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Glaucoma

glaucomaGlaucoma is a leading cause of blindness in the United States. It is a disease characterized by damage to the optic nerve (the cable which connects the eye to the brain). This results in vision loss. While high eye pressure is a factor which increases the risk and progression of glaucoma, the pressure goal is highly individualized. The biggest barrier to treating glaucoma is awareness that one has it or is at risk for it. This is because glaucoma can progress for many years without obvious symptoms. Unfortunately, damage caused by glaucoma is permanent, so early identification and intervention is essential. There are multiple risk factors for glaucoma including age, ethnicity, family history, and diabetes.

Glaucoma screening involves a comprehensive eye exam including a vision screen, eye pressure check, dilated exam, and sometimes a visual field test and OCT image of the optic nerves.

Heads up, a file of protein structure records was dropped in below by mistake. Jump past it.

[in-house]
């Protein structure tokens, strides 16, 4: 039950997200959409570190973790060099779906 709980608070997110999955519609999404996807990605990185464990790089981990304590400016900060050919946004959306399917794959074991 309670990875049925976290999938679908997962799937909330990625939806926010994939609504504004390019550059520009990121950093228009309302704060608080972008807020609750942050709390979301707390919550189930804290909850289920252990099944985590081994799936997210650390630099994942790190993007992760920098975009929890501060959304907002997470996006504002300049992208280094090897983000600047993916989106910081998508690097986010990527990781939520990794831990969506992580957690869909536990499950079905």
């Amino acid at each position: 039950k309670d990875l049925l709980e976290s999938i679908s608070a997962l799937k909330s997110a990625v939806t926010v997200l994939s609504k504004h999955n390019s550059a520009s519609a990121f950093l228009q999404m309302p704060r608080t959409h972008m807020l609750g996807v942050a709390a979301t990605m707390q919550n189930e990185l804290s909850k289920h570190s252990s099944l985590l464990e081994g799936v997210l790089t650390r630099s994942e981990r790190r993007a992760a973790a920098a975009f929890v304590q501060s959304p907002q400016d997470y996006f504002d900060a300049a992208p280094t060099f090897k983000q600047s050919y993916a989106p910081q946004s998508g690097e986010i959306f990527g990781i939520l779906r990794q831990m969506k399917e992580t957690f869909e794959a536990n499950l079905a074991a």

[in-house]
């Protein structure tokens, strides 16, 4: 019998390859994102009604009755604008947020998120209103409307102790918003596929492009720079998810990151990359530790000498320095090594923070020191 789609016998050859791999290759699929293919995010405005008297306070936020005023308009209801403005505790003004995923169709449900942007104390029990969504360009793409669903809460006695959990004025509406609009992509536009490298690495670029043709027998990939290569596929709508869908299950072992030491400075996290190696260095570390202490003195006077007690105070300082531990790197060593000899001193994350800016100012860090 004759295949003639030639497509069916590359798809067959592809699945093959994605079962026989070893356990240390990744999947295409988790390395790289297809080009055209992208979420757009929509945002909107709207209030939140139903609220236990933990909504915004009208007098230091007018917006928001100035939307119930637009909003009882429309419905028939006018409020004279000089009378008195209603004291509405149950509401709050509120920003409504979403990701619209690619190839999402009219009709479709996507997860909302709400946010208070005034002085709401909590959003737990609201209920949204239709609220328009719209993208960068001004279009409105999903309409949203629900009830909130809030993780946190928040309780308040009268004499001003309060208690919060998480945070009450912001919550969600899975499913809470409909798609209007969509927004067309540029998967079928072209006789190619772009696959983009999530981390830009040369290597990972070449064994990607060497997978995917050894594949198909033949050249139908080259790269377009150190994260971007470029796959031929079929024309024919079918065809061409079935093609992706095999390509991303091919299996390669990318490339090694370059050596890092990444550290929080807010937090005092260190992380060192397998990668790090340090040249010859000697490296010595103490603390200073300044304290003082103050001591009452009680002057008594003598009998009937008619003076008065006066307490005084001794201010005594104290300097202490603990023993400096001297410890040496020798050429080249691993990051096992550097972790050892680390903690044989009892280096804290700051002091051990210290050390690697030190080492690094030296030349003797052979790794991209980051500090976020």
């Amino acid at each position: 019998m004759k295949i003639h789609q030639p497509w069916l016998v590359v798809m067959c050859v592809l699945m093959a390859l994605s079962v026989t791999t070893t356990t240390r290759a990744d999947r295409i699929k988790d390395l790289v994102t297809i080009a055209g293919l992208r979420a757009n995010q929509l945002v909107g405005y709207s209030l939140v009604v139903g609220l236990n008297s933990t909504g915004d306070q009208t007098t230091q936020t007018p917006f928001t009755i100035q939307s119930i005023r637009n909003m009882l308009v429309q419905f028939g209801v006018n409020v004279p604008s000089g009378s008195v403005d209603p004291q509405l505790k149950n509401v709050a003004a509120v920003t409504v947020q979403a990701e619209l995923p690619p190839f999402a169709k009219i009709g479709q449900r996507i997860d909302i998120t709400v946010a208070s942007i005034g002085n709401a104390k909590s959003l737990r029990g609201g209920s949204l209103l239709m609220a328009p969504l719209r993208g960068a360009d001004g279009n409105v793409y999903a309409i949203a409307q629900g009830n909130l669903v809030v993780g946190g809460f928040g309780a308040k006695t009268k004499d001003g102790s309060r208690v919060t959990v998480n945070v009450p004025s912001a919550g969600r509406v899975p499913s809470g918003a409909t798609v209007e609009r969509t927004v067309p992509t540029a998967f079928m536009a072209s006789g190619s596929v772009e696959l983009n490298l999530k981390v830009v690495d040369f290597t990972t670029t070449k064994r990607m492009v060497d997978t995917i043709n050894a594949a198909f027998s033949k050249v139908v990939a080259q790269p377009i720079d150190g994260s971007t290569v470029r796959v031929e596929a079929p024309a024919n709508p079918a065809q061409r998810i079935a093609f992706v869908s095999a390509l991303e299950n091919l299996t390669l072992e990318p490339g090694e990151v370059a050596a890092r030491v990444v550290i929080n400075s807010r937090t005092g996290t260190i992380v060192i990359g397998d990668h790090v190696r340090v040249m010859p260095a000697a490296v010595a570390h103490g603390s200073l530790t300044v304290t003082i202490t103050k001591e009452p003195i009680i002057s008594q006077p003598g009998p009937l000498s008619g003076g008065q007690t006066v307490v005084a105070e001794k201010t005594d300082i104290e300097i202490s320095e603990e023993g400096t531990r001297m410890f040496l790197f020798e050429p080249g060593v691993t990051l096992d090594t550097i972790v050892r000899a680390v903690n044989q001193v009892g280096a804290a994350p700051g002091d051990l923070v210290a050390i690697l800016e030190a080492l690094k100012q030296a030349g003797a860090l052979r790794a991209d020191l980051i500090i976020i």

Some patients will be identified as “Glaucoma Suspects” or patients at risk for developing glaucoma. These patients will be monitored at set intervals to readily identify if or when the disease process begins to occur.

Once diagnosed, glaucoma can be treated in several ways including prescription eye drops, oral medications, laser procedures, and sometimes surgical intervention. The effect of treatment is monitored with scheduled exams and testing modalities.

Glaucoma treatment is highly individualized. If a surgical procedure is considered, the best option for each specific patient will be recommended. Several of our surgeons offer MIGS (Minimally Invasive Glaucoma Surgery) procedures. These are newer, less invasive forms of glaucoma surgery. Not all glaucoma can be treated with MIGS procedures. Some may require more involved surgical interventions. Our practice offers the services of sub-specialist Rachel Niknam, MD, who is fellowship-trained at the prestigious University of Pennsylvania Scheie Eye Institute in techniques to manage even the most severe forms of glaucoma.